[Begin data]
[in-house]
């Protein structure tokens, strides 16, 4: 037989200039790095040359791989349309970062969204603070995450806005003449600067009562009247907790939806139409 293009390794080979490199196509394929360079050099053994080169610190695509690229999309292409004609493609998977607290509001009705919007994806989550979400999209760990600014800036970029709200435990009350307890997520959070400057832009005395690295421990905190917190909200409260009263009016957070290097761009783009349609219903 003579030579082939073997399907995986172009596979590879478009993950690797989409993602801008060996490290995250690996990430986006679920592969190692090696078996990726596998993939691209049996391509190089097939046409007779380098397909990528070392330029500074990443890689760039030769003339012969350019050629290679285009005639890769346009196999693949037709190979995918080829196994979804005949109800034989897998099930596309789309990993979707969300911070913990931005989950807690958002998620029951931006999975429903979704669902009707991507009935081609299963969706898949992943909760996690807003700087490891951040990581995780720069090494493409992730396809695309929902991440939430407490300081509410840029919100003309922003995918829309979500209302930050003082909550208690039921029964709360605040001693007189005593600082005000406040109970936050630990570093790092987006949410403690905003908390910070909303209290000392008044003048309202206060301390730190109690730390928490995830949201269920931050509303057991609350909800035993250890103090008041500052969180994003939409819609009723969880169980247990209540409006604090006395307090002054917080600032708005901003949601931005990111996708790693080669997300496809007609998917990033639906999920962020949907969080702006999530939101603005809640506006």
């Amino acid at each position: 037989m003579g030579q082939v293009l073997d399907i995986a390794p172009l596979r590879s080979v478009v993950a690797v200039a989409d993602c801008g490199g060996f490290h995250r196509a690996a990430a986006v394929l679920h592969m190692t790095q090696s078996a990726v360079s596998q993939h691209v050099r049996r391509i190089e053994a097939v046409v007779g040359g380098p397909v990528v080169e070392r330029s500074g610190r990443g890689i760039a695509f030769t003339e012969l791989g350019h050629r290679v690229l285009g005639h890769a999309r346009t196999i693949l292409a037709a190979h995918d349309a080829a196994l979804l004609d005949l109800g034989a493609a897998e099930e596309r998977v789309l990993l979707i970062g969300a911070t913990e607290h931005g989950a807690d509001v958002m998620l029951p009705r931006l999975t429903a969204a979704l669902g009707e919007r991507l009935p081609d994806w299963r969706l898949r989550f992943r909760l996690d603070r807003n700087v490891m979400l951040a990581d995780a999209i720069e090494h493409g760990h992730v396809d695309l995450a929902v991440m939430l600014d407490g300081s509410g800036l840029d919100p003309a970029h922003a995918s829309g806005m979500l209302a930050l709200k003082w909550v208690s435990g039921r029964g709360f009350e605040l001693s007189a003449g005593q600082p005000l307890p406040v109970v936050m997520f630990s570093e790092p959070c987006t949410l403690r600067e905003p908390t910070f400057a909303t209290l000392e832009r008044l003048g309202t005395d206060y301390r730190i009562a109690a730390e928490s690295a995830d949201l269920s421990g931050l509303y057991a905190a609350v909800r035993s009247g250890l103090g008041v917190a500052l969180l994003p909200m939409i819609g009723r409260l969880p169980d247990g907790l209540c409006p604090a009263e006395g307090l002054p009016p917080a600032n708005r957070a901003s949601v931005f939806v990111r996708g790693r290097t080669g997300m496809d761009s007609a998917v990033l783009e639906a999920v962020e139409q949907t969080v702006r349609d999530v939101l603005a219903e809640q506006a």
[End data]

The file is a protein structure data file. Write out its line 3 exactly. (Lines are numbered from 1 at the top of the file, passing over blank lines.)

């Amino acid at each position: 037989m003579g030579q082939v293009l073997d399907i995986a390794p172009l596979r590879s080979v478009v993950a690797v200039a989409d993602c801008g490199g060996f490290h995250r196509a690996a990430a986006v394929l679920h592969m190692t790095q090696s078996a990726v360079s596998q993939h691209v050099r049996r391509i190089e053994a097939v046409v007779g040359g380098p397909v990528v080169e070392r330029s500074g610190r990443g890689i760039a695509f030769t003339e012969l791989g350019h050629r290679v690229l285009g005639h890769a999309r346009t196999i693949l292409a037709a190979h995918d349309a080829a196994l979804l004609d005949l109800g034989a493609a897998e099930e596309r998977v789309l990993l979707i970062g969300a911070t913990e607290h931005g989950a807690d509001v958002m998620l029951p009705r931006l999975t429903a969204a979704l669902g009707e919007r991507l009935p081609d994806w299963r969706l898949r989550f992943r909760l996690d603070r807003n700087v490891m979400l951040a990581d995780a999209i720069e090494h493409g760990h992730v396809d695309l995450a929902v991440m939430l600014d407490g300081s509410g800036l840029d919100p003309a970029h922003a995918s829309g806005m979500l209302a930050l709200k003082w909550v208690s435990g039921r029964g709360f009350e605040l001693s007189a003449g005593q600082p005000l307890p406040v109970v936050m997520f630990s570093e790092p959070c987006t949410l403690r600067e905003p908390t910070f400057a909303t209290l000392e832009r008044l003048g309202t005395d206060y301390r730190i009562a109690a730390e928490s690295a995830d949201l269920s421990g931050l509303y057991a905190a609350v909800r035993s009247g250890l103090g008041v917190a500052l969180l994003p909200m939409i819609g009723r409260l969880p169980d247990g907790l209540c409006p604090a009263e006395g307090l002054p009016p917080a600032n708005r957070a901003s949601v931005f939806v990111r996708g790693r290097t080669g997300m496809d761009s007609a998917v990033l783009e639906a999920v962020e139409q949907t969080v702006r349609d999530v939101l603005a219903e809640q506006a």